What are the qualities of an ideal worker?
We seek workers with some of the following qualities and perspectives:
- A commitment to social justice
- A desire to give oneself to others in a free and generous spirit
- A willingness to work and live in unfamiliar situations
- An interest in and excitement about learning from other
- A willingness to work hard with competence, care and independence
- An ability to take initiative and assume great responsibility
- A desire to live in a spirit of simplicity and solidarity, resisting the material inclinations of our culture
What is the program duration?
The full year program runs from September to July. The summer program runs from May to August. We ask that workers make a commitment for that whole period and do not consider other positions or programs that start before the expected end of their times as worker.
Do I need to be a Christian to Apply?
Workers of all faiths and traditions are welcome at Romero House. We simply ask that all workers commitment to participating in the rituals that root us while we engage in demanding work, primarily in the form of morning prayer and monthly liturgies. It is important to be fully present to this aspect of life together, even if it is something that is new and unfamiliar to workers. So we don’t want to downplay that aspect.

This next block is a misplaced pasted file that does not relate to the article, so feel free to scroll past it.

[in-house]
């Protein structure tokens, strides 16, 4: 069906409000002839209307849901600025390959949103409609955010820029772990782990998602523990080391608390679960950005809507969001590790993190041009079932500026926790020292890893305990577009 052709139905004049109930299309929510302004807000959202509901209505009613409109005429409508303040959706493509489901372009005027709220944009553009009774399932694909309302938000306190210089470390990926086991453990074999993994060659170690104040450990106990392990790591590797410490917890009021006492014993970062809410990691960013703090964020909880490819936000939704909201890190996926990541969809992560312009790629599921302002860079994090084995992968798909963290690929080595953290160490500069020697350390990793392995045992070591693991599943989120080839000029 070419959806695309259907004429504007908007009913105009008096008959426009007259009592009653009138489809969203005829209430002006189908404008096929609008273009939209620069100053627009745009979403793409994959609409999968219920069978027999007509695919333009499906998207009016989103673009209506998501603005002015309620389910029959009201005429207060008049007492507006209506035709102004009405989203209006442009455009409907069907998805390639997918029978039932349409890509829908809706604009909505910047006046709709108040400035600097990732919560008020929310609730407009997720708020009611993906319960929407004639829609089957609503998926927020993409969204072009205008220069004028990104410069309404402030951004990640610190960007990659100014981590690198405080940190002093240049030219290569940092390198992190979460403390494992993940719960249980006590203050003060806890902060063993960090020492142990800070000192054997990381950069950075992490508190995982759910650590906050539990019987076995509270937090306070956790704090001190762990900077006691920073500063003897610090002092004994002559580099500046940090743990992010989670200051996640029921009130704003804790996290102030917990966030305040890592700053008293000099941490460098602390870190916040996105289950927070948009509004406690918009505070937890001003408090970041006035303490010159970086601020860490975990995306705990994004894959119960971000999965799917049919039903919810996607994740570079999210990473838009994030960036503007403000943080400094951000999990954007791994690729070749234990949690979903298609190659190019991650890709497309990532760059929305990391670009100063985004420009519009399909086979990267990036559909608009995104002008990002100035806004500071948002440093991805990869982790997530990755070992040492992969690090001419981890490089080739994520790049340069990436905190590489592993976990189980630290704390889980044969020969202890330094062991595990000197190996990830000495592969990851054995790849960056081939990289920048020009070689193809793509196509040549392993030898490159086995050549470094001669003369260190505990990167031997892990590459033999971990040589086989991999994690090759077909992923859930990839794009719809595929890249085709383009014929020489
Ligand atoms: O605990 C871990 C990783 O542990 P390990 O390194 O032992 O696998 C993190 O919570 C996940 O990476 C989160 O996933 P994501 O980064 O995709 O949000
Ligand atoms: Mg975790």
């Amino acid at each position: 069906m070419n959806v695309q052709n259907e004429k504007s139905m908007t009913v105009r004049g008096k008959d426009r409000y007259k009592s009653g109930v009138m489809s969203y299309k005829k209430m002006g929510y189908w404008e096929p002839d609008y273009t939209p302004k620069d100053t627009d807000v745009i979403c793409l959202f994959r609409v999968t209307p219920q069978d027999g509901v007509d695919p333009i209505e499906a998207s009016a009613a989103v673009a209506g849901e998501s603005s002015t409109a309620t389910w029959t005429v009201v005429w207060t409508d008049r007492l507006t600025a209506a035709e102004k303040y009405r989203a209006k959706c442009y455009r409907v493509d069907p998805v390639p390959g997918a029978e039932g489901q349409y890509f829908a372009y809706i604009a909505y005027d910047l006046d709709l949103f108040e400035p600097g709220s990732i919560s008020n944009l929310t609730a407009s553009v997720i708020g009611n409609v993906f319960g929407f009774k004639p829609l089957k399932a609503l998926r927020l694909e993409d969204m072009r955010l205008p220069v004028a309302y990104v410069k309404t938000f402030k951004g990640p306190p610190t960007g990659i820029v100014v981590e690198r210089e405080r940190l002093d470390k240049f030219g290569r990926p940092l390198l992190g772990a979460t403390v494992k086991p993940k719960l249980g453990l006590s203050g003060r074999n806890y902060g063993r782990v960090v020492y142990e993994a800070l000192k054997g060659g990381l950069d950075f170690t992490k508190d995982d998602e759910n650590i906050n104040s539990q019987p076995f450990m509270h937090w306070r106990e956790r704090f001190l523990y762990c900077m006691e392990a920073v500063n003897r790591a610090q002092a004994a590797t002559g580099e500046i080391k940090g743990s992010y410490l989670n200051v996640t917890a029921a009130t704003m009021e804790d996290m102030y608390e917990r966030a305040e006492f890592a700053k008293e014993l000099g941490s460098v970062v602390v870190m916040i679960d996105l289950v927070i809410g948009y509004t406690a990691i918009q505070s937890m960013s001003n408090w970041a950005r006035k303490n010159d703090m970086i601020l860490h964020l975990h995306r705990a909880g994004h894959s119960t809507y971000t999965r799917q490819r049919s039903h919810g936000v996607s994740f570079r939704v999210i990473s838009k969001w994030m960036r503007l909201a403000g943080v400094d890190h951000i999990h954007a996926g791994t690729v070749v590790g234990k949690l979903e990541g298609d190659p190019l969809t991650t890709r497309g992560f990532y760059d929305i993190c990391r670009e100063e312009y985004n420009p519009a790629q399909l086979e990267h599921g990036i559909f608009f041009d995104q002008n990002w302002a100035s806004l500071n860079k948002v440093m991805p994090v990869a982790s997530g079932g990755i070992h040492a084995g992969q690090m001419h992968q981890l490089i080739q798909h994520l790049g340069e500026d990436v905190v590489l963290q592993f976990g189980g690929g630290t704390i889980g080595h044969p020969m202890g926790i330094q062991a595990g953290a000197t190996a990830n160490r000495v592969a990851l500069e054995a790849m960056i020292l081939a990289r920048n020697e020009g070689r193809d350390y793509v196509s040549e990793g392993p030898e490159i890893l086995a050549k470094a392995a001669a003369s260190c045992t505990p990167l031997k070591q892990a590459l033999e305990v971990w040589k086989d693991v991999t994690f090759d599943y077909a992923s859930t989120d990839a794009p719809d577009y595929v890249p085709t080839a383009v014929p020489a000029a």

At at the same time, we encourage workers to share their own traditions and sense of spirituality in our morning prayer times — it makes our reflection richer. We have had workers who are Jewish, Muslim, Hindu, Agnostic and Atheist. We are not out to convert anyone or ask anyone to pretend they are something they are not. And we are have a very strict non-proselytization policy when it comes to interacting with Romero House residents.
How are workers compensated?
The worker program is a voluntary program. However, Romero House places great importance on making sure that a variety of young people are able to participated. Workers are supported in the following ways:
- A monthly stipend of $200
- Lodging and food
- Health and dental benefits
- A monthly transit pass + access to a bike
- Cell phone costs up to $50/month
- Transportation home on completion
- Personal retreat fund
- Plenty of free tickets to cultural and sporting events to attend with Romero House families